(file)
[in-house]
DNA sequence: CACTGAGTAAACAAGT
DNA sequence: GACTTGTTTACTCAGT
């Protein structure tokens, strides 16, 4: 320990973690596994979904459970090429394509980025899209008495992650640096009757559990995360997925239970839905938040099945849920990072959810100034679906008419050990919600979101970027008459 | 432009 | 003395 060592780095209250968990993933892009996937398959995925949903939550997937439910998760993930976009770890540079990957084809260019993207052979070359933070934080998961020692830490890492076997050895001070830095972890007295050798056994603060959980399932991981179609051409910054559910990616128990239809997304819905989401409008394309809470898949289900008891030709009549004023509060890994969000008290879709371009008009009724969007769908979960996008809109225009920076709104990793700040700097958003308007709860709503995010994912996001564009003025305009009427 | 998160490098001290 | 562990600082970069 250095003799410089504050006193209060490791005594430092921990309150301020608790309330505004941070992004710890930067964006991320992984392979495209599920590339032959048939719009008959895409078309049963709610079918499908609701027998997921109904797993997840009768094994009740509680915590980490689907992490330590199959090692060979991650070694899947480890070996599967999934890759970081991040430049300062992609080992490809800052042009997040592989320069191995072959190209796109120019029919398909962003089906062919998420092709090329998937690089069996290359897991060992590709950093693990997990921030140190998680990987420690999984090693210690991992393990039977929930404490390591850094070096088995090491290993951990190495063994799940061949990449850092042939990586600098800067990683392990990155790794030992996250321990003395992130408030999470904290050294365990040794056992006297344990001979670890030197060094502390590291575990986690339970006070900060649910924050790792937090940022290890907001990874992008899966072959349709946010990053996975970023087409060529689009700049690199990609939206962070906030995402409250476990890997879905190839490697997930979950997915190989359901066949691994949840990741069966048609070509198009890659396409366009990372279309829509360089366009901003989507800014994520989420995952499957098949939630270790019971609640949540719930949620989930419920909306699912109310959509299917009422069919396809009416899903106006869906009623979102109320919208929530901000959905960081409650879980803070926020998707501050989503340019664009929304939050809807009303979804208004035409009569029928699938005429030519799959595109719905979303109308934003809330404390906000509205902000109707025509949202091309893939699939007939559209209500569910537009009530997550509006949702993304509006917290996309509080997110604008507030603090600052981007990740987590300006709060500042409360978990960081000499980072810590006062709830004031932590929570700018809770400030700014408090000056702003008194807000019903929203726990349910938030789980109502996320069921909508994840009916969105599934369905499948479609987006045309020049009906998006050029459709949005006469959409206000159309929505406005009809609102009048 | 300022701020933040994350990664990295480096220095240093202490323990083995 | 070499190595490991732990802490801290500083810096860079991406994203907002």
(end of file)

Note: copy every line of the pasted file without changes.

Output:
[in-house]
DNA sequence: CACTGAGTAAACAAGT
DNA sequence: GACTTGTTTACTCAGT
């Protein structure tokens, strides 16, 4: 320990973690596994979904459970090429394509980025899209008495992650640096009757559990995360997925239970839905938040099945849920990072959810100034679906008419050990919600979101970027008459 | 432009 | 003395 060592780095209250968990993933892009996937398959995925949903939550997937439910998760993930976009770890540079990957084809260019993207052979070359933070934080998961020692830490890492076997050895001070830095972890007295050798056994603060959980399932991981179609051409910054559910990616128990239809997304819905989401409008394309809470898949289900008891030709009549004023509060890994969000008290879709371009008009009724969007769908979960996008809109225009920076709104990793700040700097958003308007709860709503995010994912996001564009003025305009009427 | 998160490098001290 | 562990600082970069 250095003799410089504050006193209060490791005594430092921990309150301020608790309330505004941070992004710890930067964006991320992984392979495209599920590339032959048939719009008959895409078309049963709610079918499908609701027998997921109904797993997840009768094994009740509680915590980490689907992490330590199959090692060979991650070694899947480890070996599967999934890759970081991040430049300062992609080992490809800052042009997040592989320069191995072959190209796109120019029919398909962003089906062919998420092709090329998937690089069996290359897991060992590709950093693990997990921030140190998680990987420690999984090693210690991992393990039977929930404490390591850094070096088995090491290993951990190495063994799940061949990449850092042939990586600098800067990683392990990155790794030992996250321990003395992130408030999470904290050294365990040794056992006297344990001979670890030197060094502390590291575990986690339970006070900060649910924050790792937090940022290890907001990874992008899966072959349709946010990053996975970023087409060529689009700049690199990609939206962070906030995402409250476990890997879905190839490697997930979950997915190989359901066949691994949840990741069966048609070509198009890659396409366009990372279309829509360089366009901003989507800014994520989420995952499957098949939630270790019971609640949540719930949620989930419920909306699912109310959509299917009422069919396809009416899903106006869906009623979102109320919208929530901000959905960081409650879980803070926020998707501050989503340019664009929304939050809807009303979804208004035409009569029928699938005429030519799959595109719905979303109308934003809330404390906000509205902000109707025509949202091309893939699939007939559209209500569910537009009530997550509006949702993304509006917290996309509080997110604008507030603090600052981007990740987590300006709060500042409360978990960081000499980072810590006062709830004031932590929570700018809770400030700014408090000056702003008194807000019903929203726990349910938030789980109502996320069921909508994840009916969105599934369905499948479609987006045309020049009906998006050029459709949005006469959409206000159309929505406005009809609102009048 | 300022701020933040994350990664990295480096220095240093202490323990083995 | 070499190595490991732990802490801290500083810096860079991406994203907002």